The $233.2 million bill would give the hostages $4.4 million apiece, or $10,000 for each day they were held. Their attorneys say that is the standard measure applied by the courts and the government in hostage situations. The money would come from fines and penalties levied on individuals and companies that have done business with Iran in violation of U.S. sanctions.

Five years after their release, the hostages received about $22,000 apiece from the government, or about $50 in per diem for each day they were held captive.

Attorneys for the hostage families are seeking amendments that would compensate spouses and children of the captives by half the $10,000 daily stipend.

Lankford said the judge who heard a 2001 lawsuit filed by the hostages opined “the families in this instance, because of the coverage and because of the way Iran was manipulating and trying to reach out through the media to build fear in the hostages and their families, that they were harmed every bit as much.”

Moeller rejoined the Marines after he returned from Iran, and retired from the military in 1991. He moved to Loup City, opened a cleaning business and became an antiques dealer. Now 63, he is retired, collects currency and still dabbles in antiques.


Moeller said captivity changed him in myriad ways, some “I can’t begin to explain.”

He said he has very short memory retention, a short temper and has trouble completing tasks. His stress symptoms elevate “especially as anniversary dates approach.” He said there are times he cannot leave the house, and he has to tell himself it’s OK to go outside without seeking permission.

In Iran, Moeller was a strapping 6-foot-4. He said his physical presence did not spare him from being pushed over chairs and thrown around while handcuffed and blindfolded, and being tormented in other ways.

“Part of the Iranians’ amusement was to hold onto our arms and at some appropriate moment swing us to the left and to the right, into a wall as hard as they could,” he said. “Now, with your hands cuffed behind your back, you’re not going to catch yourself so you had head injuries, shoulders that were perhaps broken but certainly bruised and pushed out of sockets.”

One night three months into captivity, Moeller and about half the hostages were awakened, blindfolded and herded into a room. They were put up against a wall and told to raise their hands. Blindfolds removed, they faced a dozen masked men with rifles pointed at them while the Iranian chief of security barked orders and the executioners loaded their weapons.

Some of the hostages began to shake. Some prayed and recited Psalms.

The chief yelled, “Fire!” Nothing happened. The men in the masks laughed.

Moeller had a dim view of his captors, who he said weren’t good around guns. “It just scared me to death that by screwing around with those weapons, loading and unloading them, they would accidentally shoot me. They didn’t have any training per se, except to load and fire.”

Moeller took to flinging verbal abuse at the Iranian guards, according to author Mark Bowden in “Guests of the Ayatollah,” his book about the hostage crisis.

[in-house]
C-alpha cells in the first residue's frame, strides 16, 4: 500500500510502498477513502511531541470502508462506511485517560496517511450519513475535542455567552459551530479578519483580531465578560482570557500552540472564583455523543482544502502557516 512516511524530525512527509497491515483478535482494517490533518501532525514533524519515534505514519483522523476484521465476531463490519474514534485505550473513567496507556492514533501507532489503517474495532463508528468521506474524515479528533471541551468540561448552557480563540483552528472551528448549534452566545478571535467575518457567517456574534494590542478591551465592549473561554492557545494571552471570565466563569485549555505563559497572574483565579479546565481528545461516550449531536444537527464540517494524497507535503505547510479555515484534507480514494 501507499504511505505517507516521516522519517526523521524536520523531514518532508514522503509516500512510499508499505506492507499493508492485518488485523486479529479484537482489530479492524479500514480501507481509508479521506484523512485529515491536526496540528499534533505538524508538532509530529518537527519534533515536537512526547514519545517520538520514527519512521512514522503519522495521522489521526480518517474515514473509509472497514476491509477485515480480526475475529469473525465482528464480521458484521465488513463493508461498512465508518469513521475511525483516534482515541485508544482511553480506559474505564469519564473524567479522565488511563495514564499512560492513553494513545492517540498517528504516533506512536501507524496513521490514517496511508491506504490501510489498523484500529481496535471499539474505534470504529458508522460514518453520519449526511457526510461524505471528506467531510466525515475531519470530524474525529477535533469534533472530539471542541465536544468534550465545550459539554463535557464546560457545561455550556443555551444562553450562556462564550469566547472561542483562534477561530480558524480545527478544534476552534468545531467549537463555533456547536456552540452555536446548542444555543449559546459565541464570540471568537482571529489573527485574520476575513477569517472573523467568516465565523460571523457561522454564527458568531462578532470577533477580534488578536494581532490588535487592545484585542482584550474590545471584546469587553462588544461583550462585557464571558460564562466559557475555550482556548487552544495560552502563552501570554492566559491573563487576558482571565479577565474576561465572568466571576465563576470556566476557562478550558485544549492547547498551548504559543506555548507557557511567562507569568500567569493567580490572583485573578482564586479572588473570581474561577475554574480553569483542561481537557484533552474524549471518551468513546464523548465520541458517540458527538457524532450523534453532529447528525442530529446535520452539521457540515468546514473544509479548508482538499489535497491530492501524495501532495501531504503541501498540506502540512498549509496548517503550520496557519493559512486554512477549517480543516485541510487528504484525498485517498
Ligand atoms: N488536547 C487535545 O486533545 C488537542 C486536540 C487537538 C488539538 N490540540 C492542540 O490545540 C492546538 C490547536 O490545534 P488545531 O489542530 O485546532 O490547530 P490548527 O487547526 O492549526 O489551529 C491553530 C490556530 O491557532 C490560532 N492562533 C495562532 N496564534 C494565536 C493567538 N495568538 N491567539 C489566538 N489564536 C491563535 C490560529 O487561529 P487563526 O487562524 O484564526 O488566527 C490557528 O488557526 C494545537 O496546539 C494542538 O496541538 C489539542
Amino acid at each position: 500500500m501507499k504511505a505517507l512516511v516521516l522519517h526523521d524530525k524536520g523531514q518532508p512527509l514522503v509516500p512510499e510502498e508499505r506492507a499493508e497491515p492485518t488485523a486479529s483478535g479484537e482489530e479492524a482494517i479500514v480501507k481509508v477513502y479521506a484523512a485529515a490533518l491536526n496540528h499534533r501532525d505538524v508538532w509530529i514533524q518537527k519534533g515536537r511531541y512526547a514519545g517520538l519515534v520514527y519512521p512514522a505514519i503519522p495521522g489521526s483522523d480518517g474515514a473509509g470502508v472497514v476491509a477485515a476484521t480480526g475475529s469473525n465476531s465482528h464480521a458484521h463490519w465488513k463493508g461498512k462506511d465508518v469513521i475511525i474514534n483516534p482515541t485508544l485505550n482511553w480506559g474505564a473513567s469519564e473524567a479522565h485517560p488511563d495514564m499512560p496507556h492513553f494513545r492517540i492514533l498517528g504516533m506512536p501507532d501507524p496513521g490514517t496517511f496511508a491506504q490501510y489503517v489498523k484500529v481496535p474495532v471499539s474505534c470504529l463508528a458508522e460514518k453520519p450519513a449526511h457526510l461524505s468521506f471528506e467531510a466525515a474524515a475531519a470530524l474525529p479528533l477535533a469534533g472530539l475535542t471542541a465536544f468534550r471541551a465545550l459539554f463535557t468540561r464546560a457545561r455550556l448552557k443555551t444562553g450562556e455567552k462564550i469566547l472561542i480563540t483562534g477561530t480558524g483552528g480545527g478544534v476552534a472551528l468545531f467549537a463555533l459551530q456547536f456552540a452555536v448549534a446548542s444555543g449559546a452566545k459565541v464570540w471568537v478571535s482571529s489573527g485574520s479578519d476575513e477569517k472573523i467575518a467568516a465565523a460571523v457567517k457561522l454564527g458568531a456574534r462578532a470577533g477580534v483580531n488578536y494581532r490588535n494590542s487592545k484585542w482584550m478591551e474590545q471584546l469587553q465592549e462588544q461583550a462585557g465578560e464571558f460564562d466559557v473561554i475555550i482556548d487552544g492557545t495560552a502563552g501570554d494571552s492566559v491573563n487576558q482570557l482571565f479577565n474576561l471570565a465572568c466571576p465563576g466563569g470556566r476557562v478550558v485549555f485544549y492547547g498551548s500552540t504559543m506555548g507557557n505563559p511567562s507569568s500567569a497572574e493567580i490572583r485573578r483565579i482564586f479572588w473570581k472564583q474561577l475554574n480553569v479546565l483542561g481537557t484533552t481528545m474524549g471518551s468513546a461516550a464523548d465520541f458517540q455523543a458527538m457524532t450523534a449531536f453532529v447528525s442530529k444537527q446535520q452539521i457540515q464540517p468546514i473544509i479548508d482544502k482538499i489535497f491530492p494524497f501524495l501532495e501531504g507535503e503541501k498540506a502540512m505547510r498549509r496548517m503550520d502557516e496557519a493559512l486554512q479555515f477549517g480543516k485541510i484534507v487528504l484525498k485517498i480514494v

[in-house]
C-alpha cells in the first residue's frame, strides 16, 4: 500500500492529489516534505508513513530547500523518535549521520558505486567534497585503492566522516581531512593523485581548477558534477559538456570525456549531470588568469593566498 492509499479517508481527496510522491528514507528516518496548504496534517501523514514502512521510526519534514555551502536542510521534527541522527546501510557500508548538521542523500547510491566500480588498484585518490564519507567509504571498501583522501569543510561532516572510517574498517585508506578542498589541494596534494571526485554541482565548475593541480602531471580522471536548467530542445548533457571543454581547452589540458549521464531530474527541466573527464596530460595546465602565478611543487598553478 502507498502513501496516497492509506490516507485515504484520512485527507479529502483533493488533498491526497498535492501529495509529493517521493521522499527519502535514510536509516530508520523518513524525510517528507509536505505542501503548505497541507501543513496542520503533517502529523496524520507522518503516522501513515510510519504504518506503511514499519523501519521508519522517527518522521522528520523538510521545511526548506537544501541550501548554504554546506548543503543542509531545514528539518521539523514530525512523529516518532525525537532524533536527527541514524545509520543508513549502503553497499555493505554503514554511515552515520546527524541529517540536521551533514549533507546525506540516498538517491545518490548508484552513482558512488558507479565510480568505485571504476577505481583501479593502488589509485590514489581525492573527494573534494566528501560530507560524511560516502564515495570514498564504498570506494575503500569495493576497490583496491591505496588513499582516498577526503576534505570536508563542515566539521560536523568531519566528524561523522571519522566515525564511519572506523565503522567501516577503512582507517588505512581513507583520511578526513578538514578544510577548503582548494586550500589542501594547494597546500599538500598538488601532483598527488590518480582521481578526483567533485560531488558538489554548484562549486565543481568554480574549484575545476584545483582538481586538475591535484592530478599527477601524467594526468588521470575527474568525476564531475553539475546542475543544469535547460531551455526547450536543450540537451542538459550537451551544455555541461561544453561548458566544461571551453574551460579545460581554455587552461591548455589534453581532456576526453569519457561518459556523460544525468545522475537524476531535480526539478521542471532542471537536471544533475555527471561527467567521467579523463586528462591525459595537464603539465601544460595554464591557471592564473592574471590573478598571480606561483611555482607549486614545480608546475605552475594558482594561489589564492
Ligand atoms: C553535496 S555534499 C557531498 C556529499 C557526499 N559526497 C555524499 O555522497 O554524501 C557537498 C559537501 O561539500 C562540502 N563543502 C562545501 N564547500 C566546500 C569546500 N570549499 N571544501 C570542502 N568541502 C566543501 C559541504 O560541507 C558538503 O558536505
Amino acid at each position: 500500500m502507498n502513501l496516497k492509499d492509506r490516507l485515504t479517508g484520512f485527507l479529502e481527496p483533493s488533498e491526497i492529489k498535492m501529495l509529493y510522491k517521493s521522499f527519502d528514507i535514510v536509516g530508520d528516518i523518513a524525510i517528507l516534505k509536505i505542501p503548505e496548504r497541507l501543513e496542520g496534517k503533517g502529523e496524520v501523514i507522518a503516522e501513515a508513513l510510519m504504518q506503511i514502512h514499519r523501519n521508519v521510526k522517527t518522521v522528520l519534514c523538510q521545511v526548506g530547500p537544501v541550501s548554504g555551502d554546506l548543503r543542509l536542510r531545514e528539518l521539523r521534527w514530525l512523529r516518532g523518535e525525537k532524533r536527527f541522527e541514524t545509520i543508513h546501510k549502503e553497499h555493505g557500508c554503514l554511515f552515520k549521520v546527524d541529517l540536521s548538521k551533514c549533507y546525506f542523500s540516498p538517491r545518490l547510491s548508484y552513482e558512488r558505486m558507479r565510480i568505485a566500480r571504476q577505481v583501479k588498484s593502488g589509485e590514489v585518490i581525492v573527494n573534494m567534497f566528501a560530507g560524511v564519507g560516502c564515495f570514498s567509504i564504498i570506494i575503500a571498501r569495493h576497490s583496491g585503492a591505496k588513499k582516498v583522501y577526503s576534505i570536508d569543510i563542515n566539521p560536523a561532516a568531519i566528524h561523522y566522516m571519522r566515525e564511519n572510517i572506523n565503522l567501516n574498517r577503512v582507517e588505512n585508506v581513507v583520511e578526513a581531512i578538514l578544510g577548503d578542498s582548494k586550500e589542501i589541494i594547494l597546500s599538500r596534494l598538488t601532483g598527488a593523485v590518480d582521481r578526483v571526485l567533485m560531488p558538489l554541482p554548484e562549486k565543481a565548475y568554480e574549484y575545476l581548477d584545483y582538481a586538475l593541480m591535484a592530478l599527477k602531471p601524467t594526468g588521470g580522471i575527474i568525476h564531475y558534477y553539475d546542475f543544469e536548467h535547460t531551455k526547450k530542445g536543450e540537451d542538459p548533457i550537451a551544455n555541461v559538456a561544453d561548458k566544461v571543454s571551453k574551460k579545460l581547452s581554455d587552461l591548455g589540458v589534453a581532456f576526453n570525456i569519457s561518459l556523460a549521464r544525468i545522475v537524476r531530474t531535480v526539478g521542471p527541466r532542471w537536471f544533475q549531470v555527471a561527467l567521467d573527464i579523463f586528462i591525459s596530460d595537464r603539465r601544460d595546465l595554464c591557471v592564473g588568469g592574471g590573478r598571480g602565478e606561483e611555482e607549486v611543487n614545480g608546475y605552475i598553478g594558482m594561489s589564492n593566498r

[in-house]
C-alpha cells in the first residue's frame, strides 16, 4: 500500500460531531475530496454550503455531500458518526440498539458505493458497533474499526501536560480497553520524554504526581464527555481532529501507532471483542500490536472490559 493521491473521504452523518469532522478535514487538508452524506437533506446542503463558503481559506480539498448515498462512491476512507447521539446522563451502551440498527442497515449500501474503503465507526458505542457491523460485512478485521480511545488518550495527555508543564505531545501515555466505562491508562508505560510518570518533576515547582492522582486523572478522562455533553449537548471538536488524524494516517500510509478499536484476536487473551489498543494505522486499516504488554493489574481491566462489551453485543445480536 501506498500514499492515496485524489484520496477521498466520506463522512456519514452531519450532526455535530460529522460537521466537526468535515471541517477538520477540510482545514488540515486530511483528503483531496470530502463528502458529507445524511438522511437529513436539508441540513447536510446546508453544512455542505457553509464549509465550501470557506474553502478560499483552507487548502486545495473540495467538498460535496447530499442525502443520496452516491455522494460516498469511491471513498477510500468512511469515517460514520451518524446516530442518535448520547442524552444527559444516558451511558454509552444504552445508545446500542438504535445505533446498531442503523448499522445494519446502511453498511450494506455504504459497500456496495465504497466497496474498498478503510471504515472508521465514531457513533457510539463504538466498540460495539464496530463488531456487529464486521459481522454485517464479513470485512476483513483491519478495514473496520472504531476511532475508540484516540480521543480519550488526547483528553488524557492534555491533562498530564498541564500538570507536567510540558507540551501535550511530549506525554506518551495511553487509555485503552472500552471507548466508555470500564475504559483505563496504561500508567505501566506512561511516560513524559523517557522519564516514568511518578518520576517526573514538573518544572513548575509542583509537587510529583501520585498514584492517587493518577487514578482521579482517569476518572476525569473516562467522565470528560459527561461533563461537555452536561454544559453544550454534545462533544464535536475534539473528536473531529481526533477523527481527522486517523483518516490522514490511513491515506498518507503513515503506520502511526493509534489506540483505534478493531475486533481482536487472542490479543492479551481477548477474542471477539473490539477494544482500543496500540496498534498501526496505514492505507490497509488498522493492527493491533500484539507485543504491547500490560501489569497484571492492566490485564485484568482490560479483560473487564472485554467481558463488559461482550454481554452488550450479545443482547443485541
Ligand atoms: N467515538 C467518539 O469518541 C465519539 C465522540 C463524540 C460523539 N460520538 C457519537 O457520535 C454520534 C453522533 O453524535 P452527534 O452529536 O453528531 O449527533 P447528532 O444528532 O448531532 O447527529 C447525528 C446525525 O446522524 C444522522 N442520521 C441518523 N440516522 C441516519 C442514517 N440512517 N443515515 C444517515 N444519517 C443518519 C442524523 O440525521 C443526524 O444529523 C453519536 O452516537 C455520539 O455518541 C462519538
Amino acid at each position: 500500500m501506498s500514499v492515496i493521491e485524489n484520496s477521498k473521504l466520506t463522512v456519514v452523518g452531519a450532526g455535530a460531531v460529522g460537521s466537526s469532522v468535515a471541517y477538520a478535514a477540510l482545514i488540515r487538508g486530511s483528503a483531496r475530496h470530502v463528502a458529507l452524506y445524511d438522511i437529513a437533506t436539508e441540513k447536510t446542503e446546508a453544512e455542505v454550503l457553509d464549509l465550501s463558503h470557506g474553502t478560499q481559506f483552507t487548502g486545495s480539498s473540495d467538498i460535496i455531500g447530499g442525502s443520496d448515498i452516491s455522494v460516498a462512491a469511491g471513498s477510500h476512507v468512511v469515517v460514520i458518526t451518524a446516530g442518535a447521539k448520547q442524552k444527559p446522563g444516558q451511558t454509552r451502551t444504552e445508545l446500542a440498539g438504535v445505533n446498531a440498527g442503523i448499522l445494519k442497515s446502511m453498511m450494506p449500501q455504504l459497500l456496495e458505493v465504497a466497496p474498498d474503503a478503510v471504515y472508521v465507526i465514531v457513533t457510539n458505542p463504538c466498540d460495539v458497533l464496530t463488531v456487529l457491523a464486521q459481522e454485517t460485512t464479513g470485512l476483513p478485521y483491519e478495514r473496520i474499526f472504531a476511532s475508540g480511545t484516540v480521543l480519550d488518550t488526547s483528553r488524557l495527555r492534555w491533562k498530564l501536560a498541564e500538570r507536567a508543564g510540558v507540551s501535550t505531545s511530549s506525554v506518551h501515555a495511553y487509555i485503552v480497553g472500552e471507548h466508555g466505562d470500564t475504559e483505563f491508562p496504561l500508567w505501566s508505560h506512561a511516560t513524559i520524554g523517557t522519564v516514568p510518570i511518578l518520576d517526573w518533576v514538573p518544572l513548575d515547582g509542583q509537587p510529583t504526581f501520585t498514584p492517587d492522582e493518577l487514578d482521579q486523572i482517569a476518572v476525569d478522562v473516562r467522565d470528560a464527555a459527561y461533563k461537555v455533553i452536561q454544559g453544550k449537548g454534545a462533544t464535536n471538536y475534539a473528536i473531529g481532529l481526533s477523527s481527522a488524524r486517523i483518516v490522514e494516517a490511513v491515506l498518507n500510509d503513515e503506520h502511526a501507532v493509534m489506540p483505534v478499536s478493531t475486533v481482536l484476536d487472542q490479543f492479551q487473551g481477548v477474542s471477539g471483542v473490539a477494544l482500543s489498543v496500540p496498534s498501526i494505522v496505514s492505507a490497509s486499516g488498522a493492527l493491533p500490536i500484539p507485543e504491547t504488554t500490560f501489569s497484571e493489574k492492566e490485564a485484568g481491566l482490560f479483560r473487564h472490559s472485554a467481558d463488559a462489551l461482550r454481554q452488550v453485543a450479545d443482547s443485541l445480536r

Moeller began substituting the word “Khomeini” for “every foul word in the English language, and his fellow Marines adopted it with relish,” Bowden wrote. “When they needed to use the toilet, they would tell the guard, ‘I need to take a Khomeini.’ ”

While Iran was holding the Americans, it also was preparing for war against Iraq. Moeller remembered an Iraqi infiltrator who was captured and tortured twice a day, his screams echoing in the cells.

“You could hear him,” Moeller said. “As soon as he heard footsteps he was screaming, crying, just begging for help, and then the doors opened and it was even louder, and they would drag him down the hall. You’d hear them torture him for several hours.

“You’d find yourself praying, and you don’t know if you’re actually praying for him to die so he can stop suffering or praying for him to die so you will stop hearing it,” he said. “They did kill him. They shot him midscream, and it was over.”

Moeller spent nine months off and on in a warehouse basement with cellmate Paul Needham, an Air Force captain from Bellevue, Neb. They began planning an escape.

“We had found a map and thought we had it planned out pretty well,” Moeller said. “We started exercising, twice a day every day. We didn’t have shoes so we did it barefoot. I’d guess we exercised between four to six hours every day. We’d start out by doing a hundred pushups, then we’d get up and do a hundred jumping jacks and get down and do another hundred pushups.”

But the captors somehow discovered the plan and moved Moeller and other plotters to another prison. Today, Moeller remembers the hours upon hours of exercising with bare feet on concrete when he aches from deterioration of two vertebrae in his lower back.

“I’ve had both hips replaced,” he said. “Both knees should be replaced, but that won’t be until I fall down.”

What Moeller said he feels most of all is guilt.

“Absolutely,” he said. “I was guilty of letting down my country, my Corps, my Marines. I just took ownership of the entire thing.”

Moeller believes Iran’s success in holding off the United States for 444 days was a foreshadowing of a world where America is less respected and more vulnerable.

“As I say, I’ve taken ownership for everything that’s gone on so far in the world, from Desert Storm on,” Moeller said. “The fact we were a superpower that allowed the Iranians to take us and hold us in a position for 444 days, and President Carter basically was forced to sign an illegitimate agreement just to get us out.

“And because of that, they felt they knew how to deal with the United States of America. They knew they could beat us,” Moeller said. “There are going to be people going to tell me I’m crazy but I don’t believe so and I don’t think a majority of Americans believe so either.”

Contact Stephens Washington Bureau Chief Steve Tetreault at stetreault@stephensmedia.com or 202-783-1760. Find him on Twitter: @STetreaultDC.